Isolations: A Personal Perspective

  1. An isolation procedure is at the core of any permit to work system, requiring rigorous application and an intolerance of abuse. I am not a fan of isolation systems which solely use tags. I favour locks while acknowledging that locks can be difficult (but not impossible) to manage offshore, where the configuration and location of valves can prove challenging. Tagging systems rely on the successful application of the paperwork which can break down during periods of high workload (e.g. a shut-down) where multiple permits are being issued, suspended, reissued and cancelled over several days or weeks. My favoured method is the “Lock Box” system. This gives control of the field isolations to both the permit issuer (PI) and the permit receiver (PR), but not to each individual working under the permit (see later) and provides a physical barrier in addition to the paperwork.

    It is accepted that others may have different views and be committed to their own system.


    Requirements of a lock box system (the quantity depends on the number of permits being issued).


    1. Lock Boxes with fastening clasp
    2. Locks – individually keyed (say 1-20) with one master key for the PI for emergency use only.
    3. Lockout hasps or scissors each capable of holding say 8 locks. Hasps can be connected to any desired number.
    4. Chains, wire etc



    1. PI authorises or personally applies the field isolations (locks). Regardless of who does it, he/ she is responsible.
    2. The keys for these locks are placed in the numbered lock box and the box is closed with an isolation hasp (scissors).
    3. The PI places a “Production Lock” on the lock box. (any one of the locks available – Rule: First on Last Off)
    4. Permits are issued for work to be done and a lock for each permit is applied to the lock box.
    5. The key for each of these locks is placed in an envelope and attached to each PR’s copy of the permit and is hung in the field on the job. (This gives both the PI and the person in control of the work site control over the isolations).
    6. As the work on each permit is completed, the PR signs off their copy of their permit and returns this with their key to the PI who also signs off their copy of the permit and the isolation register. If a permit is being suspended at the end of the day, the PR’s key travels with the field copy of the permit NOT in the PR’s pocket.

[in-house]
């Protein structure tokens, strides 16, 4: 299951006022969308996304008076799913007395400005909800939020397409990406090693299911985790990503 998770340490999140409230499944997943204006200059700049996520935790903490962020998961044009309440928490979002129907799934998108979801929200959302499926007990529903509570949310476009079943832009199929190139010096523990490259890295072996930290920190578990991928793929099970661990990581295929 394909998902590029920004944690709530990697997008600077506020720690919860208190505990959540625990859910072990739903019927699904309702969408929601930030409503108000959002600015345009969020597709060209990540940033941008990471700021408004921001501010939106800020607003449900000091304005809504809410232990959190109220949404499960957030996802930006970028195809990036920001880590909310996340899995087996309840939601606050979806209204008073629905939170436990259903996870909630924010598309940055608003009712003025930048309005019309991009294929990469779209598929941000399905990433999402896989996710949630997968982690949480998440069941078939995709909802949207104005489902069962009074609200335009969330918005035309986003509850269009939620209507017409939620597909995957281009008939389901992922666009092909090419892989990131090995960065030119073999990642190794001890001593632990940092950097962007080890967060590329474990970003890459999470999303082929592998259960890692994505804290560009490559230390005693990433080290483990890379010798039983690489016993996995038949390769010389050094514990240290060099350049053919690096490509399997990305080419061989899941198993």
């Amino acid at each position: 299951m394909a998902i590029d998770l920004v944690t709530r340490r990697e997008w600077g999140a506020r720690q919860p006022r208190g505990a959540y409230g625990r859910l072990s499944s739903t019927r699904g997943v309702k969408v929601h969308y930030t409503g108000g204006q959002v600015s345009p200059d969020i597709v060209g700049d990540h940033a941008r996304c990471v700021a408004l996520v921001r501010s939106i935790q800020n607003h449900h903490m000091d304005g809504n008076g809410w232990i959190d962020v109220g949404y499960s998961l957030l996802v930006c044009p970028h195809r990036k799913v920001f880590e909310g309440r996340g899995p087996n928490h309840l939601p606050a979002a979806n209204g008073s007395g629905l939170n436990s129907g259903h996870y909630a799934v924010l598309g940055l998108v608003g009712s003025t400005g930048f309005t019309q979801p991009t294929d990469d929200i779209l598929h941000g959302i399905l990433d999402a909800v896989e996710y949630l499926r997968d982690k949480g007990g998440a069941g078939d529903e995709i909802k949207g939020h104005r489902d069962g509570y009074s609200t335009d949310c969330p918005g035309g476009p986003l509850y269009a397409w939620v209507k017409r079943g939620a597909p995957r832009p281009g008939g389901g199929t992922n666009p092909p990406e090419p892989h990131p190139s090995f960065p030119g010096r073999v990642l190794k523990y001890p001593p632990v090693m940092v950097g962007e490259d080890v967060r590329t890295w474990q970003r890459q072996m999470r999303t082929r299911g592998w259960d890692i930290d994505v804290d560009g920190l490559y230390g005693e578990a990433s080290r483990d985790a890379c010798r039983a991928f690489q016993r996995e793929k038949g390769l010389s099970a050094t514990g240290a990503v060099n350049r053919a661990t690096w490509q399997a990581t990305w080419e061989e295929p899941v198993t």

7. When all the permits have been signed off, the PI can remove the “production” lock and authorise the removal of the isolations. (not necessarily the reinstatement of the equipment, this may be out of service for a reason.)

    This is a very flexible procedure and allows for deisolation for testing or  locking lock boxes together for staggered commissioning. After using the system for a while, the PI becomes expert and can be creative in its application often connecting lock boxes together when different parts of a system require recommissioning at different times.

     Miscellaneous Issues

    1. Personal locks should be allowed for if desired by an individual, but these must be documented within the system and removed at the end of each day. They can work where there is one person working on equipment with only one or two isolation points but a modest isolation say 8 points with a total of 6 people working would require 48 locks and a system isolation with possible 70 isolation points and 20 people working would require 1400 locks. This is obviously not practical.
    2. Own Isolation: Typically used for electricians who are often legally required and have the unique skill to apply the isolation. They are the “competent person”.
    3. Paused for testing e.g. a rotation check on a pump. The need for this should be identified at the outset and the procedure should require the suspension of other permits relying on the isolations.
    4. Cargo Seals: Usually used for sealing an item in place e.g. the jack on a relief valve so the numbered seal has to be broken and is immediately obvious. A separate procedure for managing this type of seal, involving authorisation for removal, should be in place.
    5. Redundant equipment removed from service. This isolation should NOT form part of the permit system and requires a separate procedure with tags/locks clearly different from those used within the permit system.